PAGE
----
Brother Thomas McPhillips, F.S.C., a La Salle University biology professor who also moderated the jazz and pep bands, died June 6, in his sleep at a Christian Brothers’ residence on North 12th Street in Philadelphia. He was 63.

The funeral Mass will be celebrated Tuesday, June 11 in the De La Salle Chapel at the university’s main campus in Northwest Philadelphia at 7 p.m. Burial will be on Wednesday, June 12 at 11:30 a.m. in the Brothers’ cemetery in Beltsville, Md.

“Brother Thomas has been a La Salle star — an excellent teacher and researcher, committed to students as an adviser and friend and, above all, a man of faith, integrity and compassion. He will be sorely missed,” said La Salle University President Brother Michael J. McGinniss, F.S.C.

Brother Thomas was born Sept. 8, 1949, and grew up in Philadelphia’s West Oak Lane section. While a student at La Salle College High School, he saw how much the Christian Brothers enjoyed teaching, which influenced him to join the order.


“I remember the brothers were just such a happy group of people. They seemed to be very contented with what they did, and at the time I was very fortunate to have many excellent teachers. I can remember having the love of teaching instilled in me at that point,” he said in an interview with La Salle’s student newspaper, The Collegian.

Brother Thomas was a 1972 graduate of La Salle University. He earned his M.S. in biology from Villanova University in 1977 and his Ph.D. in virology from Baylor College of Medicine in Texas in 1984.

Brother Thomas’ first teaching assignment was teaching biology at La Salle College High School in 1972. In 1978-79, he taught at South Hills Catholic High School in Pittsburgh, Pa.

After earning his doctorate, he joined La Salle’s Biology Department faculty in 1984. He regularly taught the introductory biology course for science majors. He also taught microbiology, biochemistry, human biology, human genetics, and radiation biology. He would begin classes with, “Good morning, biology fans!”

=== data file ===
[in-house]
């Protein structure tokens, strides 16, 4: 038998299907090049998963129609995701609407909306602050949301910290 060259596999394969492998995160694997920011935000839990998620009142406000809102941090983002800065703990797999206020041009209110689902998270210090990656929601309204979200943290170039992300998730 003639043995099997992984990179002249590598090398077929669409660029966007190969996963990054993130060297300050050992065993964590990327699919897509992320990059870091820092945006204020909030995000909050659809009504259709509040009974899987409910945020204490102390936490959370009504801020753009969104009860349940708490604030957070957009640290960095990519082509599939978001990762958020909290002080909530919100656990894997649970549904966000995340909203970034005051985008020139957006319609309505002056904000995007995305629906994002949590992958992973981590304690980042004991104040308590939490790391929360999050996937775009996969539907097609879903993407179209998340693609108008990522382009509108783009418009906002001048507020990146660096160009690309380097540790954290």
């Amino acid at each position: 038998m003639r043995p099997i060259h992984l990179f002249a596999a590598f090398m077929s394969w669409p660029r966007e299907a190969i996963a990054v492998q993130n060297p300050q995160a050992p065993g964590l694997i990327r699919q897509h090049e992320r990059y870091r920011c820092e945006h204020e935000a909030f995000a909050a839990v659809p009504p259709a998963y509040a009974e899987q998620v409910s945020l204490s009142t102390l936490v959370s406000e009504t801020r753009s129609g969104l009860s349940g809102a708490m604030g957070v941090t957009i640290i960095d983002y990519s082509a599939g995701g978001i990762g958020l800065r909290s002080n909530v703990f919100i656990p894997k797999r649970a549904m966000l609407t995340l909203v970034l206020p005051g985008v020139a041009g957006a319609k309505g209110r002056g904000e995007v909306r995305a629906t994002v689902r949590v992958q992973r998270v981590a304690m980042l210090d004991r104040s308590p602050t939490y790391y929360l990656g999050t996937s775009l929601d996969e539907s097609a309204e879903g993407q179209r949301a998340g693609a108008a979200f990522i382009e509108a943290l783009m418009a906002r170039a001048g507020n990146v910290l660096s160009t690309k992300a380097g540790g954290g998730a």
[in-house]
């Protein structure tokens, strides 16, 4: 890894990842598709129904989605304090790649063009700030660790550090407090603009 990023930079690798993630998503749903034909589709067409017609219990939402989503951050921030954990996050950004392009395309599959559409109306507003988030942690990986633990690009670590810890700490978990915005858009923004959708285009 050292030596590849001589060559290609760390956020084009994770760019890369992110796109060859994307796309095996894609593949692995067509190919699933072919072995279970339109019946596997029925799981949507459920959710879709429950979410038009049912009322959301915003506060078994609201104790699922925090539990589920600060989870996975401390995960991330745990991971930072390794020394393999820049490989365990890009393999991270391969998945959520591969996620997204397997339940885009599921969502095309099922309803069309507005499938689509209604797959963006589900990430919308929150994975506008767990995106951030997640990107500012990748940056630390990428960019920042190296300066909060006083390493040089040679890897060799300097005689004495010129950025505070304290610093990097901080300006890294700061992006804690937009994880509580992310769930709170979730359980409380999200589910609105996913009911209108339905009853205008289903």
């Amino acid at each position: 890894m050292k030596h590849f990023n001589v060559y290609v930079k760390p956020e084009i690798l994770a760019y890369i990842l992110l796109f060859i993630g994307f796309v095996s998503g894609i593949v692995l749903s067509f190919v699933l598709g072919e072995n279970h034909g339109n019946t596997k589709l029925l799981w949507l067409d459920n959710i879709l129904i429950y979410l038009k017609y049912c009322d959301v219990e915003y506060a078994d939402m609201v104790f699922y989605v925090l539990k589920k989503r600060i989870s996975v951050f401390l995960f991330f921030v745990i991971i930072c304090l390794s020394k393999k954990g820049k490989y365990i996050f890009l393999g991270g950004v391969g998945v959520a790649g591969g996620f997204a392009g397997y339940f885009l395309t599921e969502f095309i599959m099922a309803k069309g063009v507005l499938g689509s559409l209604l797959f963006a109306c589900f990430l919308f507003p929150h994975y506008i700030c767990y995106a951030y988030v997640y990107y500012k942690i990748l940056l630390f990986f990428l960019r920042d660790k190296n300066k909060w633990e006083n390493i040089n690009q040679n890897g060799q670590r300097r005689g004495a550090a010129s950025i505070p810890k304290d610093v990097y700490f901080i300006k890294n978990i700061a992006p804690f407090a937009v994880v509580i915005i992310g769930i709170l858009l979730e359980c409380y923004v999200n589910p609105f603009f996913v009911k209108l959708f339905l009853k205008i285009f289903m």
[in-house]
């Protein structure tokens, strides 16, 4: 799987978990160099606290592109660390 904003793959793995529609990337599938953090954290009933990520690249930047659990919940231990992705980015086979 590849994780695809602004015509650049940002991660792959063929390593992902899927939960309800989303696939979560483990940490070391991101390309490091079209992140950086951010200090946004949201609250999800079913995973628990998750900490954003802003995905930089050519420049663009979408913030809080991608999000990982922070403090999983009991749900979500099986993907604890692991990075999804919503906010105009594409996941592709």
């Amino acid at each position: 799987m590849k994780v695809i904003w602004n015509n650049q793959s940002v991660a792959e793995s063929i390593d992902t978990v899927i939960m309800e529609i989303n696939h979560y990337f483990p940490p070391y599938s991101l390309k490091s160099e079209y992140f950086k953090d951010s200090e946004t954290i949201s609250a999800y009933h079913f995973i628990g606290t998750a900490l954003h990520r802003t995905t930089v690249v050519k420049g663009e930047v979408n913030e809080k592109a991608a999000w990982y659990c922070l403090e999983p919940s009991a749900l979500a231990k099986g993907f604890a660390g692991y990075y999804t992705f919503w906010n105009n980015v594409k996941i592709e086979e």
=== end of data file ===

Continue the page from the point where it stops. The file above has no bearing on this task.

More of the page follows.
He also taught a seminar for student teachers preparing to teach secondary school science, and he supervised those students at area high schools when they did their student teaching.

During his first year at La Salle, Brother Thomas became adviser to the jazz and pep bands and immediately began invigorating them and playing the trombone with them at athletic events. “The band is one of my greatest joys. It’s being with the students that I love the most,” he said in another interview with The Collegian.

In the same interview, Brother Thomas said he started playing the piano as a young child but began playing the trombone while in high school, where he was a member of the band. He had traveled to Vienna, Austria, several times because of its musical heritage.

In 1994-95, Brother Thomas taught at Bethlehem University in the West Bank, a school operated by the Christian Brothers whose student body is predominately Muslim.

He was awarded summer study grants from the University to be a research scientist at the University of Maryland, where he studied viruses. He also participated in a study that led to the naming of a new genus of viruses, the Aquareoviruses. He was the author of 24 scientific publications.

Brother Thomas is survived by a brother, Clifford, his wife Marianne, nieces Shannon and Kara, a nephew, Patrick, and seven great nieces and nephews.